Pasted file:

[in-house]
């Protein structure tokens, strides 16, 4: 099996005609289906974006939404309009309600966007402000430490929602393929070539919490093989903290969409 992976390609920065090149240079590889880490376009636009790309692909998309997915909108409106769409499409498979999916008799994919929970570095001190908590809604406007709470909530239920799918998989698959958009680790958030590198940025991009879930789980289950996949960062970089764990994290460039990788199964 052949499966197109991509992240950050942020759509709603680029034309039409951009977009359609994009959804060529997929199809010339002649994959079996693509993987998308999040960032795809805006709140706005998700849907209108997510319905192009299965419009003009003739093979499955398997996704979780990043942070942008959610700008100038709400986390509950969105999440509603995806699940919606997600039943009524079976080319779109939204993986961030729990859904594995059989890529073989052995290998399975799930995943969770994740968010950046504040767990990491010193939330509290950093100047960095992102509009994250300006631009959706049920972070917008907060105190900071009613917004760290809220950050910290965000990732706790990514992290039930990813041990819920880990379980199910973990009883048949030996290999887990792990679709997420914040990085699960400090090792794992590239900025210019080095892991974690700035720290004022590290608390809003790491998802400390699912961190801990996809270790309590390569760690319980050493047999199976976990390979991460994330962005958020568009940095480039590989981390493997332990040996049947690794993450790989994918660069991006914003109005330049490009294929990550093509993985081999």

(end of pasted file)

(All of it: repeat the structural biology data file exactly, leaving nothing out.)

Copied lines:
[in-house]
């Protein structure tokens, strides 16, 4: 099996005609289906974006939404309009309600966007402000430490929602393929070539919490093989903290969409 992976390609920065090149240079590889880490376009636009790309692909998309997915909108409106769409499409498979999916008799994919929970570095001190908590809604406007709470909530239920799918998989698959958009680790958030590198940025991009879930789980289950996949960062970089764990994290460039990788199964 052949499966197109991509992240950050942020759509709603680029034309039409951009977009359609994009959804060529997929199809010339002649994959079996693509993987998308999040960032795809805006709140706005998700849907209108997510319905192009299965419009003009003739093979499955398997996704979780990043942070942008959610700008100038709400986390509950969105999440509603995806699940919606997600039943009524079976080319779109939204993986961030729990859904594995059989890529073989052995290998399975799930995943969770994740968010950046504040767990990491010193939330509290950093100047960095992102509009994250300006631009959706049920972070917008907060105190900071009613917004760290809220950050910290965000990732706790990514992290039930990813041990819920880990379980199910973990009883048949030996290999887990792990679709997420914040990085699960400090090792794992590239900025210019080095892991974690700035720290004022590290608390809003790491998802400390699912961190801990996809270790309590390569760690319980050493047999199976976990390979991460994330962005958020568009940095480039590989981390493997332990040996049947690794993450790989994918660069991006914003109005330049490009294929990550093509993985081999």